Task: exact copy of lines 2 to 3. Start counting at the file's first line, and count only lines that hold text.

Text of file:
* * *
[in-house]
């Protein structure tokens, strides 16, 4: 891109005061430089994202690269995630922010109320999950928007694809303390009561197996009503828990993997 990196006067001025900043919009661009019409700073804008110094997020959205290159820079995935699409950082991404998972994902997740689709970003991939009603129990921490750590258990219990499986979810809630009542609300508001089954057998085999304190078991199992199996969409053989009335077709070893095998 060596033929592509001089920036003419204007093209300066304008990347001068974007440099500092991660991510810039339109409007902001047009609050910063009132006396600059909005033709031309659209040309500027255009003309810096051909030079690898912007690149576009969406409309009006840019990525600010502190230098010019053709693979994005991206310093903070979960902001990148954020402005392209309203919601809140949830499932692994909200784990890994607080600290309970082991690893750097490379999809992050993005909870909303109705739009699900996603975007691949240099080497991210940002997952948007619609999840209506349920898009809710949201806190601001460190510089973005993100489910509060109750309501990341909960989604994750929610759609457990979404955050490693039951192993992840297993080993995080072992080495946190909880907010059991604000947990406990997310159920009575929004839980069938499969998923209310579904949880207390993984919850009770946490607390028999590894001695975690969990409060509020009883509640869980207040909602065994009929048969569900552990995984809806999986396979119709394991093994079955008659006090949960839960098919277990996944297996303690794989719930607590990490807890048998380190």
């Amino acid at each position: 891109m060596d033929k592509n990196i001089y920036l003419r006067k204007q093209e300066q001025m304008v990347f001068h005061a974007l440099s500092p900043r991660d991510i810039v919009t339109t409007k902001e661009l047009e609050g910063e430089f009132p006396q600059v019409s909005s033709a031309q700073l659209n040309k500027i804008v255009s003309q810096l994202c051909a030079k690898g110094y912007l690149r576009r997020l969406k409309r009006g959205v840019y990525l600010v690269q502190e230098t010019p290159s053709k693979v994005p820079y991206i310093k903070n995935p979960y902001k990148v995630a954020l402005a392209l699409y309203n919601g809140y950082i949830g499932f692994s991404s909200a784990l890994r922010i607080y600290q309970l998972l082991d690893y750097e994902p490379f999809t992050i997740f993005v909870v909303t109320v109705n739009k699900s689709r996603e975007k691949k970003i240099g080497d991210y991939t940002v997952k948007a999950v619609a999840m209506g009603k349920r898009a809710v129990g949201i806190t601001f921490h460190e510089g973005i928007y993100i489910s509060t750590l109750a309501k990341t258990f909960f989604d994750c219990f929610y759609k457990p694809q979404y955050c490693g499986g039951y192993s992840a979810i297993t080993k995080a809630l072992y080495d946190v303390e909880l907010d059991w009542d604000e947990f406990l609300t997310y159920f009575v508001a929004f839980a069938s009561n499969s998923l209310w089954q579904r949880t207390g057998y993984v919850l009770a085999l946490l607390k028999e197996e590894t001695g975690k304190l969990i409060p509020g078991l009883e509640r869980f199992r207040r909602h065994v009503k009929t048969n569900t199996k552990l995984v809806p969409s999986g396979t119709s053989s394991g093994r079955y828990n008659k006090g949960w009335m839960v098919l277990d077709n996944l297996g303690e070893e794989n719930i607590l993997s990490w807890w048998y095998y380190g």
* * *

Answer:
């Protein structure tokens, strides 16, 4: 891109005061430089994202690269995630922010109320999950928007694809303390009561197996009503828990993997 990196006067001025900043919009661009019409700073804008110094997020959205290159820079995935699409950082991404998972994902997740689709970003991939009603129990921490750590258990219990499986979810809630009542609300508001089954057998085999304190078991199992199996969409053989009335077709070893095998 060596033929592509001089920036003419204007093209300066304008990347001068974007440099500092991660991510810039339109409007902001047009609050910063009132006396600059909005033709031309659209040309500027255009003309810096051909030079690898912007690149576009969406409309009006840019990525600010502190230098010019053709693979994005991206310093903070979960902001990148954020402005392209309203919601809140949830499932692994909200784990890994607080600290309970082991690893750097490379999809992050993005909870909303109705739009699900996603975007691949240099080497991210940002997952948007619609999840209506349920898009809710949201806190601001460190510089973005993100489910509060109750309501990341909960989604994750929610759609457990979404955050490693039951192993992840297993080993995080072992080495946190909880907010059991604000947990406990997310159920009575929004839980069938499969998923209310579904949880207390993984919850009770946490607390028999590894001695975690969990409060509020009883509640869980207040909602065994009929048969569900552990995984809806999986396979119709394991093994079955008659006090949960839960098919277990996944297996303690794989719930607590990490807890048998380190």
């Amino acid at each position: 891109m060596d033929k592509n990196i001089y920036l003419r006067k204007q093209e300066q001025m304008v990347f001068h005061a974007l440099s500092p900043r991660d991510i810039v919009t339109t409007k902001e661009l047009e609050g910063e430089f009132p006396q600059v019409s909005s033709a031309q700073l659209n040309k500027i804008v255009s003309q810096l994202c051909a030079k690898g110094y912007l690149r576009r997020l969406k409309r009006g959205v840019y990525l600010v690269q502190e230098t010019p290159s053709k693979v994005p820079y991206i310093k903070n995935p979960y902001k990148v995630a954020l402005a392209l699409y309203n919601g809140y950082i949830g499932f692994s991404s909200a784990l890994r922010i607080y600290q309970l998972l082991d690893y750097e994902p490379f999809t992050i997740f993005v909870v909303t109320v109705n739009k699900s689709r996603e975007k691949k970003i240099g080497d991210y991939t940002v997952k948007a999950v619609a999840m209506g009603k349920r898009a809710v129990g949201i806190t601001f921490h460190e510089g973005i928007y993100i489910s509060t750590l109750a309501k990341t258990f909960f989604d994750c219990f929610y759609k457990p694809q979404y955050c490693g499986g039951y192993s992840a979810i297993t080993k995080a809630l072992y080495d946190v303390e909880l907010d059991w009542d604000e947990f406990l609300t997310y159920f009575v508001a929004f839980a069938s009561n499969s998923l209310w089954q579904r949880t207390g057998y993984v919850l009770a085999l946490l607390k028999e197996e590894t001695g975690k304190l969990i409060p509020g078991l009883e509640r869980f199992r207040r909602h065994v009503k009929t048969n569900t199996k552990l995984v809806p969409s999986g396979t119709s053989s394991g093994r079955y828990n008659k006090g949960w009335m839960v098919l277990d077709n996944l297996g303690e070893e794989n719930i607590l993997s990490w807890w048998y095998y380190g």